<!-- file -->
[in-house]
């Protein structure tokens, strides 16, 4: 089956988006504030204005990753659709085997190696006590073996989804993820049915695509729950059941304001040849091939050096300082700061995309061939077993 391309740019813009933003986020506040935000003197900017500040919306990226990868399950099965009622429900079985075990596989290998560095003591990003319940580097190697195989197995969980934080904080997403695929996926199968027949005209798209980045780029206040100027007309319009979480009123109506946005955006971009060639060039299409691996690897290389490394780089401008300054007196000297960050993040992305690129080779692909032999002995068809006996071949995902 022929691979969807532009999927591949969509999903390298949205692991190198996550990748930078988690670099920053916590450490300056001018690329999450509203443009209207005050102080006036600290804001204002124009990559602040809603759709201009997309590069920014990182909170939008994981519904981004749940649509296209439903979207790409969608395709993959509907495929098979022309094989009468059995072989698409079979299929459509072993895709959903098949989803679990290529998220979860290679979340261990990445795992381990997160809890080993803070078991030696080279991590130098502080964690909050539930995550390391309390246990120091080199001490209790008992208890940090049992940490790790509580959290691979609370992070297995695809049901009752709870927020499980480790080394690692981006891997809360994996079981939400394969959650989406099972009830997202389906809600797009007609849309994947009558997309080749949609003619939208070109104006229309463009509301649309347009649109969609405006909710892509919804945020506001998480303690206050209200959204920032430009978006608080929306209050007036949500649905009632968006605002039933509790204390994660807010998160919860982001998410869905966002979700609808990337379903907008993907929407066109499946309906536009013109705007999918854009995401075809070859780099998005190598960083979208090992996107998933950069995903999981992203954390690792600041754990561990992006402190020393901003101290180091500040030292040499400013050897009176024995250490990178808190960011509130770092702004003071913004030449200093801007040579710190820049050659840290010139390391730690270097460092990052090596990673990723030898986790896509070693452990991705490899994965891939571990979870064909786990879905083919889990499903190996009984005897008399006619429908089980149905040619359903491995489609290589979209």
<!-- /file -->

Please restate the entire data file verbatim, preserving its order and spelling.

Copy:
[in-house]
């Protein structure tokens, strides 16, 4: 089956988006504030204005990753659709085997190696006590073996989804993820049915695509729950059941304001040849091939050096300082700061995309061939077993 391309740019813009933003986020506040935000003197900017500040919306990226990868399950099965009622429900079985075990596989290998560095003591990003319940580097190697195989197995969980934080904080997403695929996926199968027949005209798209980045780029206040100027007309319009979480009123109506946005955006971009060639060039299409691996690897290389490394780089401008300054007196000297960050993040992305690129080779692909032999002995068809006996071949995902 022929691979969807532009999927591949969509999903390298949205692991190198996550990748930078988690670099920053916590450490300056001018690329999450509203443009209207005050102080006036600290804001204002124009990559602040809603759709201009997309590069920014990182909170939008994981519904981004749940649509296209439903979207790409969608395709993959509907495929098979022309094989009468059995072989698409079979299929459509072993895709959903098949989803679990290529998220979860290679979340261990990445795992381990997160809890080993803070078991030696080279991590130098502080964690909050539930995550390391309390246990120091080199001490209790008992208890940090049992940490790790509580959290691979609370992070297995695809049901009752709870927020499980480790080394690692981006891997809360994996079981939400394969959650989406099972009830997202389906809600797009007609849309994947009558997309080749949609003619939208070109104006229309463009509301649309347009649109969609405006909710892509919804945020506001998480303690206050209200959204920032430009978006608080929306209050007036949500649905009632968006605002039933509790204390994660807010998160919860982001998410869905966002979700609808990337379903907008993907929407066109499946309906536009013109705007999918854009995401075809070859780099998005190598960083979208090992996107998933950069995903999981992203954390690792600041754990561990992006402190020393901003101290180091500040030292040499400013050897009176024995250490990178808190960011509130770092702004003071913004030449200093801007040579710190820049050659840290010139390391730690270097460092990052090596990673990723030898986790896509070693452990991705490899994965891939571990979870064909786990879905083919889990499903190996009984005897008399006619429908089980149905040619359903491995489609290589979209």